Then the scribes and Pharisees who were from Jerusalem came to Jesus, saying, "Why do Your disciples transgress the tradition of the elders? For they do not wash their hands when they eat bread." He answered and said to them, "Why do you also transgress the commandment of God because of your tradition? For God commanded, saying, 'Honor your father and your mother'; and, 'He who curses father or mother, let him be put to death.' But you say, 'Whoever says to his father or mother, "Whatever profit you might have received from me is a gift to God" — then he need not honor his father or mother.' Thus you have made the commandment of God of no effect by your tradition. Hypocrites! Well did Isaiah prophesy about you, saying: 'These people draw near to Me with their mouth, and honor Me with their lips, but their heart is far from Me. And in vain they worship Me, teaching as doctrines the commandments of men.'"In my opinion, the best part of sermon preparation is wrestling with what the author is saying. I'm referring to the process of trying to figure out what the author, in this case Matthew, meant when he wrote this.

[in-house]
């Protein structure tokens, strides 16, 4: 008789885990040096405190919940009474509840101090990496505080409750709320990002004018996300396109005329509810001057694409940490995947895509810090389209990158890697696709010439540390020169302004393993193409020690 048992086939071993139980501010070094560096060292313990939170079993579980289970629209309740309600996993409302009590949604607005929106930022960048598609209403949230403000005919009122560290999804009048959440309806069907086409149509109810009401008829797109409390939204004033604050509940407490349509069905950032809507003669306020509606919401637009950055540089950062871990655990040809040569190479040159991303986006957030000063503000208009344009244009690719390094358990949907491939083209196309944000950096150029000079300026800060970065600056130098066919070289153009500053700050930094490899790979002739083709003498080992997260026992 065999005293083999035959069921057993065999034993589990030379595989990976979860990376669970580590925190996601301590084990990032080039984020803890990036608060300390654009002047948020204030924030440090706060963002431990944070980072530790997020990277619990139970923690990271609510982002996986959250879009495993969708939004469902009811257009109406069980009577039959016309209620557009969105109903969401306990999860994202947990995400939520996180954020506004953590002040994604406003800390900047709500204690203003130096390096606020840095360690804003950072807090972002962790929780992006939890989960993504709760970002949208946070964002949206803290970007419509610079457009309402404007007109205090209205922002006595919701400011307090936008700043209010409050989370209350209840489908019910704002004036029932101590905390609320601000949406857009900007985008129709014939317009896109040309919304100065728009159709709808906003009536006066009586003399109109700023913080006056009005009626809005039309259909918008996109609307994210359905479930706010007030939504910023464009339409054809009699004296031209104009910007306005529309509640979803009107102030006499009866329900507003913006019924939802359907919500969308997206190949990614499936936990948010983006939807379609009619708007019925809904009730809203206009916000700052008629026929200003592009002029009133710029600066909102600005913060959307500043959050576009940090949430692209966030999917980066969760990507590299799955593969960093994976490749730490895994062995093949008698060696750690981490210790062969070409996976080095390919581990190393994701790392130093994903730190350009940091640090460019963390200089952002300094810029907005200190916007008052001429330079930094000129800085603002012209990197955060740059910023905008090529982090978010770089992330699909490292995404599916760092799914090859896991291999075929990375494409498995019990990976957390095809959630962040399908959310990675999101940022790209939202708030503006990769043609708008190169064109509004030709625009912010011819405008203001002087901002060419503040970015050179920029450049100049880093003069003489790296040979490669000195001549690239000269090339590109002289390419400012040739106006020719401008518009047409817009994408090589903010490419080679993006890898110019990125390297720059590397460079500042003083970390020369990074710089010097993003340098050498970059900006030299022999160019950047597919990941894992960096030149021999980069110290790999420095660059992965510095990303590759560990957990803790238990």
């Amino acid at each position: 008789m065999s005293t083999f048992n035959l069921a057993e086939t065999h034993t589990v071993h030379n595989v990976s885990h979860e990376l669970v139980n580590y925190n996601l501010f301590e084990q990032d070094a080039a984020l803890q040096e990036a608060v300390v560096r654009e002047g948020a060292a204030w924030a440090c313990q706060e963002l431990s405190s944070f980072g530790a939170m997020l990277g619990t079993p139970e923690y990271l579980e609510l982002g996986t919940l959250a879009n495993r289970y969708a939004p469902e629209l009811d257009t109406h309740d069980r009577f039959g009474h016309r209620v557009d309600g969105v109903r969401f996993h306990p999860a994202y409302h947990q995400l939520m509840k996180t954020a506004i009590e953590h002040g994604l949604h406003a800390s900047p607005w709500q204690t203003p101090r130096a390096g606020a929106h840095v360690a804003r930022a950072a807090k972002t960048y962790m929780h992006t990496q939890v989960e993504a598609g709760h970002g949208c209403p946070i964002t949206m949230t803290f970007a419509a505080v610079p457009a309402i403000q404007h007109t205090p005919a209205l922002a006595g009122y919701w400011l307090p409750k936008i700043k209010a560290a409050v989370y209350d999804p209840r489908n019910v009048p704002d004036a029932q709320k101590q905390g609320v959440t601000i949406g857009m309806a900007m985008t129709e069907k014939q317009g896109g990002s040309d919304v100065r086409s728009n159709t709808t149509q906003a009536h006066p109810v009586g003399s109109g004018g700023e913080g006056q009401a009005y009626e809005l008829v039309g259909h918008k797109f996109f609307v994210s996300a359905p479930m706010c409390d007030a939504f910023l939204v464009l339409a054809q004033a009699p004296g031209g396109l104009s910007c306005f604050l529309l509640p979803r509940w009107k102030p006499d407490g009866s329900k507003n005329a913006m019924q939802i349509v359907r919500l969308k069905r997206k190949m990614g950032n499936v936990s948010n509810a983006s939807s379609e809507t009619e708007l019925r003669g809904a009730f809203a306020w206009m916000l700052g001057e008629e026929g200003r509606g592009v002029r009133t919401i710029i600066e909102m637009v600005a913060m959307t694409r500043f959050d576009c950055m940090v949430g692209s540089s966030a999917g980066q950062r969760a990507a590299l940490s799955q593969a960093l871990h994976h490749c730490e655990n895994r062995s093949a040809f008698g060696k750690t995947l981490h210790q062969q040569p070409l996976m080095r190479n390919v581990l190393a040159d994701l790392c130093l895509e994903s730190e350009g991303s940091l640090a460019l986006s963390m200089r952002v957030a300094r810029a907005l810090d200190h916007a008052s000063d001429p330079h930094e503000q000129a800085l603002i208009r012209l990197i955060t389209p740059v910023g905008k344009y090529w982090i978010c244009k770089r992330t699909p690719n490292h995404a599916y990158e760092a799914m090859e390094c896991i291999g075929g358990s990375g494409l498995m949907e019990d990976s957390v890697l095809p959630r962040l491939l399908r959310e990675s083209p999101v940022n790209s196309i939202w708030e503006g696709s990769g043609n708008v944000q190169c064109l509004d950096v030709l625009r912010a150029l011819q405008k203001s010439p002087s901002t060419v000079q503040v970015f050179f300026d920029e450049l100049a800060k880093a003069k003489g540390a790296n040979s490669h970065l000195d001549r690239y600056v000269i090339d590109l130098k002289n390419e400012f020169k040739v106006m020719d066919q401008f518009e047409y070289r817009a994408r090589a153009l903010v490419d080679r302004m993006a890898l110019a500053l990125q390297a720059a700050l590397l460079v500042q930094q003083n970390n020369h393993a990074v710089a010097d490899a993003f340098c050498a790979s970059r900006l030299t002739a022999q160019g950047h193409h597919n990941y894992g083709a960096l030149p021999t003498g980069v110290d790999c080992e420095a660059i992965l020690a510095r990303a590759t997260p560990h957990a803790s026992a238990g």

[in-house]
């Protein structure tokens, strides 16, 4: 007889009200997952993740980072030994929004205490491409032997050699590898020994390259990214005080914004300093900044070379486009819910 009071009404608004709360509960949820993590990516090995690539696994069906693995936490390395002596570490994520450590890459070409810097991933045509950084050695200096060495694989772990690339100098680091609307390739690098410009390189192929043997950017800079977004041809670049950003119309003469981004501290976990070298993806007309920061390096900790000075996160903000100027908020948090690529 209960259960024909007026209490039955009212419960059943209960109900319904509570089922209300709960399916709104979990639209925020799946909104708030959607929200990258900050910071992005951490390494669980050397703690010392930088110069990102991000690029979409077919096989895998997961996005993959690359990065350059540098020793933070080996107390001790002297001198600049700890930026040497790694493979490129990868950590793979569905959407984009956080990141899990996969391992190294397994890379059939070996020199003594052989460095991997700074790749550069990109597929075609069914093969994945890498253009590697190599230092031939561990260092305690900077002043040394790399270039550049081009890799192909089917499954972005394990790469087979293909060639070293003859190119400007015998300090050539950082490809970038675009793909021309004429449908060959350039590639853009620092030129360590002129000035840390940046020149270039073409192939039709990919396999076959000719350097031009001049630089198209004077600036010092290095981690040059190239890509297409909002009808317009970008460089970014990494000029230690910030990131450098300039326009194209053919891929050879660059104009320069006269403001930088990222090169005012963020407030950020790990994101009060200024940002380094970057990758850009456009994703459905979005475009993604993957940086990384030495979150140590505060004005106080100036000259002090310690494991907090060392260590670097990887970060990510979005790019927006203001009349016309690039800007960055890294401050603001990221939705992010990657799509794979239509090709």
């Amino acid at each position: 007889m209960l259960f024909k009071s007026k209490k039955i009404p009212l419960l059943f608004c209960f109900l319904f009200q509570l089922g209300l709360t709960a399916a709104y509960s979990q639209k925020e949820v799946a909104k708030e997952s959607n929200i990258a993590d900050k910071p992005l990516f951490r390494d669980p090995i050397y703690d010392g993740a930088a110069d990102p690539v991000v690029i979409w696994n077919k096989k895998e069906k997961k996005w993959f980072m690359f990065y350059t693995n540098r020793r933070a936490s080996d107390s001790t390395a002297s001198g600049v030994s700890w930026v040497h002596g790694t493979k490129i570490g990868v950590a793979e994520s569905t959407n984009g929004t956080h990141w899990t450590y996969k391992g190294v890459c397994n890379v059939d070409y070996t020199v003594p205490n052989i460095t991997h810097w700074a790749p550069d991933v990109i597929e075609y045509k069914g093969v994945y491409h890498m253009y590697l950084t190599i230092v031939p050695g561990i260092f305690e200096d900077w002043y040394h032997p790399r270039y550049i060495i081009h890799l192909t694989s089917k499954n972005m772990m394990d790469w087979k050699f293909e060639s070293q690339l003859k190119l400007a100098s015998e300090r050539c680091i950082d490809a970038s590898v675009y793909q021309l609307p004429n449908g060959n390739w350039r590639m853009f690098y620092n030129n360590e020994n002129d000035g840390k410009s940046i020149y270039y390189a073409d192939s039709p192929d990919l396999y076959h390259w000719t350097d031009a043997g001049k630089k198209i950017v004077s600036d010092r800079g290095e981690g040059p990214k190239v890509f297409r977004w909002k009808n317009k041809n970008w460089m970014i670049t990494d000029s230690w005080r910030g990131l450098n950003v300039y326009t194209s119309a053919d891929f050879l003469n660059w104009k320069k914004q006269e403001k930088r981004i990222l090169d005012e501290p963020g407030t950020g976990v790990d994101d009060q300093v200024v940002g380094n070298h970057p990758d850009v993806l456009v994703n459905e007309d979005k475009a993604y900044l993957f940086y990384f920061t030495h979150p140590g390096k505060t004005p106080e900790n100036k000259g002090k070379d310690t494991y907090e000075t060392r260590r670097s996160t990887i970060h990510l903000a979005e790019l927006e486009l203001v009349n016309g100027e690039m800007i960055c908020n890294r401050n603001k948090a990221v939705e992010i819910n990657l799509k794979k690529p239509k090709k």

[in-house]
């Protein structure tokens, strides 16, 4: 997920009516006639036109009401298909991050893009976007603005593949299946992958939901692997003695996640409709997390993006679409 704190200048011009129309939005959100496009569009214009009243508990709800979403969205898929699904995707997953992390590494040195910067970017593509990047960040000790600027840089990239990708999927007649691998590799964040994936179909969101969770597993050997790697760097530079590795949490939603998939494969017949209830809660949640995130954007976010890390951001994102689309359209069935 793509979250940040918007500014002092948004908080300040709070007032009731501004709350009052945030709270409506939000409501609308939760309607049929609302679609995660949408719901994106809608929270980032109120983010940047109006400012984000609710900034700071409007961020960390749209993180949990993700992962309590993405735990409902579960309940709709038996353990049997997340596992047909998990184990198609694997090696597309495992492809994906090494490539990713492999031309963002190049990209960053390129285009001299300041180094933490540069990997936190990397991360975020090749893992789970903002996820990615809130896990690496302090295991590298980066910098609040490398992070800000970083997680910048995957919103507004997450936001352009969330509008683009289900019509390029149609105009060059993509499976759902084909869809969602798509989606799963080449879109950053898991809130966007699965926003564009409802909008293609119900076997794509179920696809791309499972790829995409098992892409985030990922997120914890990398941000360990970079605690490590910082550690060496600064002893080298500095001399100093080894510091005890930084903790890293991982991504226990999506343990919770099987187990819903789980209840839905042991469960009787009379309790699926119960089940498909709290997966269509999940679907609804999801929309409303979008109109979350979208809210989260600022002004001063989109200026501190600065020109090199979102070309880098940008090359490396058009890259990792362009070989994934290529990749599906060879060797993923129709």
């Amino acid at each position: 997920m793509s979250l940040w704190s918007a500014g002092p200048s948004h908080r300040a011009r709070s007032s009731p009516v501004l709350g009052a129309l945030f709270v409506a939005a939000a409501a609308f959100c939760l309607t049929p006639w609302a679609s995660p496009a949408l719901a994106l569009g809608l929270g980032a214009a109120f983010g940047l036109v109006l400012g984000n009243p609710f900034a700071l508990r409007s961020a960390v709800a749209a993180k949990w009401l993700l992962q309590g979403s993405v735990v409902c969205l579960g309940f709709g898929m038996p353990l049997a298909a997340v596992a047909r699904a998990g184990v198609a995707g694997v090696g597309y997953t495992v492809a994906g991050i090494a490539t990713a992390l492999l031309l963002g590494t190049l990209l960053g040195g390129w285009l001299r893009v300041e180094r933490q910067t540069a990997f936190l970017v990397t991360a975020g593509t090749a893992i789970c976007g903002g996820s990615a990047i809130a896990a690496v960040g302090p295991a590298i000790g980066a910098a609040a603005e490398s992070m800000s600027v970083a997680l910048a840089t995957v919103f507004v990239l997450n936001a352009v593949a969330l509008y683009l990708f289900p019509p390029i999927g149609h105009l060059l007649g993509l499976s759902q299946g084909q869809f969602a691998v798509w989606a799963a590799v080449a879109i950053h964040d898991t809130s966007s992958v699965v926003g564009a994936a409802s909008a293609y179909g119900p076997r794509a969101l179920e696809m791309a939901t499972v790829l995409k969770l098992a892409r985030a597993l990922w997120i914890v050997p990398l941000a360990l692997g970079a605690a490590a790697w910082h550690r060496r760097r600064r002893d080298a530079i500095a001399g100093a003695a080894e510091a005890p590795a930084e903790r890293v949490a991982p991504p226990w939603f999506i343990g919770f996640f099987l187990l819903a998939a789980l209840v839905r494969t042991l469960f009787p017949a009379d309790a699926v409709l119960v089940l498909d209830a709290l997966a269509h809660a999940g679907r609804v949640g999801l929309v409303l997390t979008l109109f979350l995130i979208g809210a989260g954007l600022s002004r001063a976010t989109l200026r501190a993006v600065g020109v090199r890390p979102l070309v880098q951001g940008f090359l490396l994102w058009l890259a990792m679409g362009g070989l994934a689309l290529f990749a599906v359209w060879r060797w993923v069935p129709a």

I found the above text to be extremely difficult today. I wrestled with it for several hours. I had to take a few breaks in between. I feel worn out mentally, but I think (humbly, I hope) that I have finally figured it out.
I'm not suggesting that biblical interpretation is some sort of game or that the writers were trying to hide the meaning from us. Rather, God has given us a beautiful book that He expects us to think about and ponder.
Preaching the sermon is enjoyable, but wrestling with the text is even better.
This process is so enjoyable that I wish everyone in our church family would do it, too. In fact, I would be thrilled if, before we gathered together, everyone in our church read through the text, pondered it, and tried to figure out the author's meaning. I would also like to hear from other people what they think the author's main idea is.
I, as pastor, by no means speak ex cathedra. I make mistakes; I'll freely admit it. I even make mistakes in the pulpit. Therefore, I'd like to hear what others think about the preaching passage.
We would all gain by wrestling with biblical passages. If you don't know the original languages, don't fret it. Read several English translations.
It would serve the church tremendously if we all studied the text and then all shared with one another what we think it means. What a great blessing that would be to us as individuals and as church families.